As a prominent figure in the anti-Communist left, he was a founder of the Americans for Democratic Action in 1947. He became president of the CIO in 1952, and negotiated a merger with George Meany and the American Federation of Labor immediately after, which took effect in 1955. In 1949 he led the CIO delegation to the London conference that set up the International Confederation of Free Trade Unions in opposition to the Communist-dominated World Federation of Trade Unions. He had left the Socialist party in 1939, and throughout the 1950s and 1960s was a leading spokesman for liberal interests in the CIO and in the Democratic party.

Reuther delivered contracts for his membership through brilliant negotiating tactics. He would pick one of the "Big three" automakers, and if it did not offer concessions, he would strike it and let the other two absorb its sales. Besides high hourly wage rates and paid vacations, Reuther negotiated these benefits for his union: employer-funded pensions (beginning in 1950 at Chrysler), medical insurance (beginning at GM in 1950), and supplementary unemployment benefits (beginning at Ford in 1955). Ruether tried to negotiate lower automobile prices for the consumer with each contract, with limited success (The Brothers Reuther, P. 249).

Toward the end of his life, when he took the UAW out of the AFL-CIO for a short-lived alliance with the Teamsters Union, and marched with the United Farm Workers in Delano, California, Reuther seemed to be dissatisfied, looking for the ability to challenge the injustices that had made the union movement so vital in the 1930s. He strongly supported the Civil Rights movement; Reuther was an active supporter of African American civil rights and participated in both the March on Washington for Freedom and Jobs (August, 1963) and the Selma to Montgomery March (March, 1965). He stood beside Martin Luther King Jr. while he made the "I Have A Dream" speech, during the 1963 March on Washington. Although critical of the Vietnam War, he supported Lyndon Johnson and Hubert Humphrey in 1968, and met weekly with President Johnson during 1964-1965. He was instrumental in mobilizing UAW resources to minimize the threat that George Wallace would win more than 10 percent of union votes (Wallace won about 9 percent in the North). Reuther, his wife May, architect Oscar Stonorov, and also a bodyguard, the pilot and co-pilot were killed in a chartered Lear jet while en route to the union’s recreational and educational facility at Black Lake, Michigan.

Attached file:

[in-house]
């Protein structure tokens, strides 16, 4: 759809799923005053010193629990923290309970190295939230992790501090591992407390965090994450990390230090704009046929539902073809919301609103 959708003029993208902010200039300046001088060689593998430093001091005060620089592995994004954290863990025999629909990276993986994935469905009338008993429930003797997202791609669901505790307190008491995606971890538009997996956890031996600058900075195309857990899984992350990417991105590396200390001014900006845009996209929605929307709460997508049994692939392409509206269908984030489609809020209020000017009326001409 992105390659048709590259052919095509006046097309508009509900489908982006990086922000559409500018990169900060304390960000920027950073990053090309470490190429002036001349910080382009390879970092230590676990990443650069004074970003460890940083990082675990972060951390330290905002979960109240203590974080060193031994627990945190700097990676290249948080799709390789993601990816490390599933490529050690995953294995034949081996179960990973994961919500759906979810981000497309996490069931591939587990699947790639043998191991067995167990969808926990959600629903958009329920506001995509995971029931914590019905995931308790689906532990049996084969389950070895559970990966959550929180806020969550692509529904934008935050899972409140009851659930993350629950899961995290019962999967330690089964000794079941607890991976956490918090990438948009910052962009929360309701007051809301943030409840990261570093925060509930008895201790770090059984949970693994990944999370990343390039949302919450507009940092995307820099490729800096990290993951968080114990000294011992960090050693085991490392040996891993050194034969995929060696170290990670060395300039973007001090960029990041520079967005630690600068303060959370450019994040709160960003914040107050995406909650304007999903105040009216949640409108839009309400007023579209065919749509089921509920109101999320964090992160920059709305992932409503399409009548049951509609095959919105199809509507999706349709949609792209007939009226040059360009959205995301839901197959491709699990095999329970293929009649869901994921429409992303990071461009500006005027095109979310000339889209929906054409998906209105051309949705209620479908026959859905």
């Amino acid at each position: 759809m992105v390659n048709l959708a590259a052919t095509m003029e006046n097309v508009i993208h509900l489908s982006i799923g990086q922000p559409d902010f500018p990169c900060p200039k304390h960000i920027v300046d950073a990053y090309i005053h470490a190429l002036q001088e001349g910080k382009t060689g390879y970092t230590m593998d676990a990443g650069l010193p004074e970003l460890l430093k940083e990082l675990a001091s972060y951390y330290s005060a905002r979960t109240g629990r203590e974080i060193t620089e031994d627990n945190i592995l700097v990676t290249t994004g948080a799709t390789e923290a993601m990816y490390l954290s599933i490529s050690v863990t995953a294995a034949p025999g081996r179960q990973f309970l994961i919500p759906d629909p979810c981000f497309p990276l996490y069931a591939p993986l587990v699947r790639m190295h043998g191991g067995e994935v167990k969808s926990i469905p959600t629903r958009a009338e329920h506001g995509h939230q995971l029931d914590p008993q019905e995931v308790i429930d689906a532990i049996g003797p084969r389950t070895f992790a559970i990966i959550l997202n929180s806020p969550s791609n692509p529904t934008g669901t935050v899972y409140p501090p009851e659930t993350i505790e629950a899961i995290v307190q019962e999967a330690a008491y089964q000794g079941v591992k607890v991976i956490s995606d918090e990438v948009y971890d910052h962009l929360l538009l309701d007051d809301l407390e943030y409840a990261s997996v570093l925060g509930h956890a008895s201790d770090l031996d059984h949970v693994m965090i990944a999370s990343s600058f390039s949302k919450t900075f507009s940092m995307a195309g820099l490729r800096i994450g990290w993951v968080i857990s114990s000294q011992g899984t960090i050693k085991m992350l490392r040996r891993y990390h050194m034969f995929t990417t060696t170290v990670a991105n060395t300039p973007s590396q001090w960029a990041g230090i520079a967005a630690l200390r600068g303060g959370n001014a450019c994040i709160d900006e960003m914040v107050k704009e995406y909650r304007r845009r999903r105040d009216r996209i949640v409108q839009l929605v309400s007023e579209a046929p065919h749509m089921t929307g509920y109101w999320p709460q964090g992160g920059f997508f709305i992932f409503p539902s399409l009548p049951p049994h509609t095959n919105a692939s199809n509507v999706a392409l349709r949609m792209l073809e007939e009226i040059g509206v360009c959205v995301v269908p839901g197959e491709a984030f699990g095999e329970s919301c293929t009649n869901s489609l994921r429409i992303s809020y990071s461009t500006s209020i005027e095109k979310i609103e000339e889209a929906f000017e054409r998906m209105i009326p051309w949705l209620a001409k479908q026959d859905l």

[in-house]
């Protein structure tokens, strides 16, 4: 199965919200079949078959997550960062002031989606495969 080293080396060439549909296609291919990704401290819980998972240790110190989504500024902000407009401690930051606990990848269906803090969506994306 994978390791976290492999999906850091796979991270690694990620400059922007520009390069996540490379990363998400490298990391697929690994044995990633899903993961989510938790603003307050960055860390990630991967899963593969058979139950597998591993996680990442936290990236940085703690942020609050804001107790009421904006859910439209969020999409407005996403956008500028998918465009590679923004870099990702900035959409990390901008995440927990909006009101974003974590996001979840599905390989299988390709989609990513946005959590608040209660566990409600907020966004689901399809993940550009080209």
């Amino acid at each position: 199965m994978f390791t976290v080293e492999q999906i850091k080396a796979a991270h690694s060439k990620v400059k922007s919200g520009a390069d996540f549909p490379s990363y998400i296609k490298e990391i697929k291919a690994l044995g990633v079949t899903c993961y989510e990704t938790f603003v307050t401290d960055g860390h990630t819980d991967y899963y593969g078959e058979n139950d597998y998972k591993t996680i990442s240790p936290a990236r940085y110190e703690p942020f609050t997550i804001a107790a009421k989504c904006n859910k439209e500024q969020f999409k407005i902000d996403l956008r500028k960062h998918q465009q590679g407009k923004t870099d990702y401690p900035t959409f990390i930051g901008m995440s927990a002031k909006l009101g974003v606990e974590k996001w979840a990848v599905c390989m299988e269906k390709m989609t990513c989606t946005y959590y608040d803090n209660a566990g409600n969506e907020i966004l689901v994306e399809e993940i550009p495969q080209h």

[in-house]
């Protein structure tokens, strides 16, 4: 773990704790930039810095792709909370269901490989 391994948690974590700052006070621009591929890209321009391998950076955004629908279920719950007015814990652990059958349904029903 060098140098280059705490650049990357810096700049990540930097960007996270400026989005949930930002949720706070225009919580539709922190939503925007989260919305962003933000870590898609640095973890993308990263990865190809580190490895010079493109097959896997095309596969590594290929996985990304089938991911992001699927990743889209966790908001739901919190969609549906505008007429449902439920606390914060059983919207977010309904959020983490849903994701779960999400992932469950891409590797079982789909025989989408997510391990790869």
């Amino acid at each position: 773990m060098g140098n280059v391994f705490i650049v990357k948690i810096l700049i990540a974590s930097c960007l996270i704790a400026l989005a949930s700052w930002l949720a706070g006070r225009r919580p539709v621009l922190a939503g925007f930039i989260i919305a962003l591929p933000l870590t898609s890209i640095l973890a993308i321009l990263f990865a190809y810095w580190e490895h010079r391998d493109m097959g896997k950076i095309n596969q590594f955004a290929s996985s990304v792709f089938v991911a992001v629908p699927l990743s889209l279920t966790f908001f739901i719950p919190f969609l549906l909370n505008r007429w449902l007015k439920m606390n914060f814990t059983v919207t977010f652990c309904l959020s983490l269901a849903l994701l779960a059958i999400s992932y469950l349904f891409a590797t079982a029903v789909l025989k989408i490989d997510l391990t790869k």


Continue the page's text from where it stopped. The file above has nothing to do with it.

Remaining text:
In October 1968, a year and a half before the fatal crash, Reuther and his brother Victor were almost killed in a small private plane as it approached Dulles Airport. Both incidents are amazingly similar; the altimeter in the fatal crash was believed to have malfunctioned. When Victor Reuther was interviewed many years after the fatal crash he said “I and other family members are convinced that both the fatal crash and the near fatal one in 1968 were not accidental.” The FBI still refuses to turn over nearly 200 pages of documents involving Walter Reuther’s death, and correspondence between field offices and J. Edgar Hoover.

Walter Reuther appears in "TIME" magazine's list of the 100 most influential people of the 20th century.

Trivia

* is named the "Walter P. Reuther Freeway".

Notes

References

econdary sources

* Barnard, John. "American Vanguard: The United Auto Workers during the Reuther Years, 1935-1970." Wayne State U. Press, 2004. 607 pp.
* Boyle, Kevin. "The UAW and the Heyday of American Liberalism, 1945-1968" (1995)
* Kornhauser, Arthur et al. "When Labor Votes: A Study of Auto Workers" (1956)
* Goode, Bill. "Infighting in the UAW: The 1946 Election and the Ascendancy of Walter Reuther" (1994)
* Lichtenstein, Nelson. "The Most Dangerous Man in Detroit: Walter Reuther and the Fate of American Labor" (1995)
*Parenti, Michael and Peggy Norton. "The Wonderful Life and Strange Death of Walter Reuther."(1996)
* Zieger, Robert H. "The CIO, 1935-1955" (1995)

Primary sources

*Christman, Henry M. ed. "Walter P. Reuther: Selected Papers" (1961)
*Ruether, Victor "The Brothers Ruether and The Story of the UAW: A Memoir" (1976)

External links

* [http://www.nytimes.com/learning/general/onthisday/bday/0901.html Obituary, NY Times, May 11, 1970]
* [http://www.ntsb.gov/ntsb/brief.asp?ev_id=2646&key=0 NTSB report on crash]
* [http://www.time.com/time/time100/builder/profile/reuther.html THE TIME 100: BUILDERS AND TITANS: Walter Reuther]
* [http://www.aflcio.org/aboutus/history/history/reuther.cfm]
*